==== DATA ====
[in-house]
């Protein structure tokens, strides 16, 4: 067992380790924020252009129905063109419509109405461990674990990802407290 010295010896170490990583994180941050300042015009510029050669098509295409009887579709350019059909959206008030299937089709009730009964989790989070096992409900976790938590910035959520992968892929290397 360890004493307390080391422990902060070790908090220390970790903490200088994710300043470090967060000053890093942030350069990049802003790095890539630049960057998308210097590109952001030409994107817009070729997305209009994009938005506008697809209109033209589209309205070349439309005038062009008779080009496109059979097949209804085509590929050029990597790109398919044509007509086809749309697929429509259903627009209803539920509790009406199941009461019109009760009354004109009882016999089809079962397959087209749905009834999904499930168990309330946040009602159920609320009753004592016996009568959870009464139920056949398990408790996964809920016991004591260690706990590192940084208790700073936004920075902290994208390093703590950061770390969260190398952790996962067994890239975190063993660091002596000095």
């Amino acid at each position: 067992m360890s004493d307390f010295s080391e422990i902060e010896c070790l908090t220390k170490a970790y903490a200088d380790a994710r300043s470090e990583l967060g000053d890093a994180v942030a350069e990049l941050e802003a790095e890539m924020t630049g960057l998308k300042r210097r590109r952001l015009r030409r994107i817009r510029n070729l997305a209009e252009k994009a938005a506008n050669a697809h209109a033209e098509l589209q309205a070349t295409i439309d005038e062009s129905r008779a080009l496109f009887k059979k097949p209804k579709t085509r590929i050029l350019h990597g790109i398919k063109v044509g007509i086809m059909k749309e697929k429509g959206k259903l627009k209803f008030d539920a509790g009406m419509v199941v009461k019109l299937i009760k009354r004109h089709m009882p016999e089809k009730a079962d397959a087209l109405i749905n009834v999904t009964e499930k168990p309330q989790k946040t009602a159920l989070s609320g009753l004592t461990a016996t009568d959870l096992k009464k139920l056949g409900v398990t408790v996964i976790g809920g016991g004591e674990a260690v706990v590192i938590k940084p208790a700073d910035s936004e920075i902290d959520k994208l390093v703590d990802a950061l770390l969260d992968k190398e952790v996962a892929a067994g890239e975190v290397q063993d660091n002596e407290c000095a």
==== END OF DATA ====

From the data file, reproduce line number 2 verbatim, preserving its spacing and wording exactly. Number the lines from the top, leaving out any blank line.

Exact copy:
């Protein structure tokens, strides 16, 4: 067992380790924020252009129905063109419509109405461990674990990802407290 010295010896170490990583994180941050300042015009510029050669098509295409009887579709350019059909959206008030299937089709009730009964989790989070096992409900976790938590910035959520992968892929290397 360890004493307390080391422990902060070790908090220390970790903490200088994710300043470090967060000053890093942030350069990049802003790095890539630049960057998308210097590109952001030409994107817009070729997305209009994009938005506008697809209109033209589209309205070349439309005038062009008779080009496109059979097949209804085509590929050029990597790109398919044509007509086809749309697929429509259903627009209803539920509790009406199941009461019109009760009354004109009882016999089809079962397959087209749905009834999904499930168990309330946040009602159920609320009753004592016996009568959870009464139920056949398990408790996964809920016991004591260690706990590192940084208790700073936004920075902290994208390093703590950061770390969260190398952790996962067994890239975190063993660091002596000095």